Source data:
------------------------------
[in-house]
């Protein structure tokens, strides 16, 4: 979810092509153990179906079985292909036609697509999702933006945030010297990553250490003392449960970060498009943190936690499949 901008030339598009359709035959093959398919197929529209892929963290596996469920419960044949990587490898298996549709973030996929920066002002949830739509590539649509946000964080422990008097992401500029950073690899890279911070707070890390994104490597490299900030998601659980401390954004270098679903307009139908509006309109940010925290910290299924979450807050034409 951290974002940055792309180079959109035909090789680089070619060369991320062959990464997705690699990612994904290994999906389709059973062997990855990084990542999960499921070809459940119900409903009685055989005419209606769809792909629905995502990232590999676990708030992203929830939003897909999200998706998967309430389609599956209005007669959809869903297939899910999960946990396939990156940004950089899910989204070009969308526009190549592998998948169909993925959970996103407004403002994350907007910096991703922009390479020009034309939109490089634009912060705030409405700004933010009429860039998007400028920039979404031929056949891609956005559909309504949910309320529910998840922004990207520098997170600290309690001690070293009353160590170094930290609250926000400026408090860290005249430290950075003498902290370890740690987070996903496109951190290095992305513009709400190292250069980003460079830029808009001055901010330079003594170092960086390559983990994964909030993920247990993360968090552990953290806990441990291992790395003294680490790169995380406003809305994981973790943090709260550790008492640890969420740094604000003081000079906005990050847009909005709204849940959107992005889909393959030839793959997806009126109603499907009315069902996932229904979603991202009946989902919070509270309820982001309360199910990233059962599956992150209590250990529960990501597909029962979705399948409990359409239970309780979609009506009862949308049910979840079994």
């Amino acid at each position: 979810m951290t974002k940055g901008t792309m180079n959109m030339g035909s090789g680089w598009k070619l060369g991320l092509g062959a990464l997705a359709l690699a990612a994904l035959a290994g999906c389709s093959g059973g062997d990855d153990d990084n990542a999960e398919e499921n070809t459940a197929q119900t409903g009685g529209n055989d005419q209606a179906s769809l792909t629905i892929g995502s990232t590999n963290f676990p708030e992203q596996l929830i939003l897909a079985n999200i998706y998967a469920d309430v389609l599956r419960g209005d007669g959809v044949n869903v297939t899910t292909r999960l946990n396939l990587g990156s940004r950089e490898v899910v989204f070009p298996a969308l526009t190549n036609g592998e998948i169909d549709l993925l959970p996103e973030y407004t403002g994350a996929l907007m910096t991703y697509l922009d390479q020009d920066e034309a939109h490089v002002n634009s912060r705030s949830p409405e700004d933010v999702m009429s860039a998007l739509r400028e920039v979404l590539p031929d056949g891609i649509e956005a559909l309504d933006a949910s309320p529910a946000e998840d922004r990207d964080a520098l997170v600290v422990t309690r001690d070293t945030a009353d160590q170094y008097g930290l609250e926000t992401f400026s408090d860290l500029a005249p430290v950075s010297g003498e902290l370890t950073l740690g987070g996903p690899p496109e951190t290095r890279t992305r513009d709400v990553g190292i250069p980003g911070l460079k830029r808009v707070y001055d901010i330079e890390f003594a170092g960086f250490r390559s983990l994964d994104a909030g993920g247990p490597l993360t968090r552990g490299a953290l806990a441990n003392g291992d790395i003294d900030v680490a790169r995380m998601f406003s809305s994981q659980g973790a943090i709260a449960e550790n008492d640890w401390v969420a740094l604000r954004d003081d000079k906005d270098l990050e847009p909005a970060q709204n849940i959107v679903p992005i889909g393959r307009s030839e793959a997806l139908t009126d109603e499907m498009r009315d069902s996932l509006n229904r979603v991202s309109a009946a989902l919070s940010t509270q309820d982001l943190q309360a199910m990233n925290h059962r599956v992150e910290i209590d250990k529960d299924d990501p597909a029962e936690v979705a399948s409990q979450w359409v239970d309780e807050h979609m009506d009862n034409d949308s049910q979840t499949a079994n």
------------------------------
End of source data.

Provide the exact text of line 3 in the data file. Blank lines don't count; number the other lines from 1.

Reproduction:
């Amino acid at each position: 979810m951290t974002k940055g901008t792309m180079n959109m030339g035909s090789g680089w598009k070619l060369g991320l092509g062959a990464l997705a359709l690699a990612a994904l035959a290994g999906c389709s093959g059973g062997d990855d153990d990084n990542a999960e398919e499921n070809t459940a197929q119900t409903g009685g529209n055989d005419q209606a179906s769809l792909t629905i892929g995502s990232t590999n963290f676990p708030e992203q596996l929830i939003l897909a079985n999200i998706y998967a469920d309430v389609l599956r419960g209005d007669g959809v044949n869903v297939t899910t292909r999960l946990n396939l990587g990156s940004r950089e490898v899910v989204f070009p298996a969308l526009t190549n036609g592998e998948i169909d549709l993925l959970p996103e973030y407004t403002g994350a996929l907007m910096t991703y697509l922009d390479q020009d920066e034309a939109h490089v002002n634009s912060r705030s949830p409405e700004d933010v999702m009429s860039a998007l739509r400028e920039v979404l590539p031929d056949g891609i649509e956005a559909l309504d933006a949910s309320p529910a946000e998840d922004r990207d964080a520098l997170v600290v422990t309690r001690d070293t945030a009353d160590q170094y008097g930290l609250e926000t992401f400026s408090d860290l500029a005249p430290v950075s010297g003498e902290l370890t950073l740690g987070g996903p690899p496109e951190t290095r890279t992305r513009d709400v990553g190292i250069p980003g911070l460079k830029r808009v707070y001055d901010i330079e890390f003594a170092g960086f250490r390559s983990l994964d994104a909030g993920g247990p490597l993360t968090r552990g490299a953290l806990a441990n003392g291992d790395i003294d900030v680490a790169r995380m998601f406003s809305s994981q659980g973790a943090i709260a449960e550790n008492d640890w401390v969420a740094l604000r954004d003081d000079k906005d270098l990050e847009p909005a970060q709204n849940i959107v679903p992005i889909g393959r307009s030839e793959a997806l139908t009126d109603e499907m498009r009315d069902s996932l509006n229904r979603v991202s309109a009946a989902l919070s940010t509270q309820d982001l943190q309360a199910m990233n925290h059962r599956v992150e910290i209590d250990k529960d299924d990501p597909a029962e936690v979705a399948s409990q979450w359409v239970d309780e807050h979609m009506d009862n034409d949308s049910q979840t499949a079994n």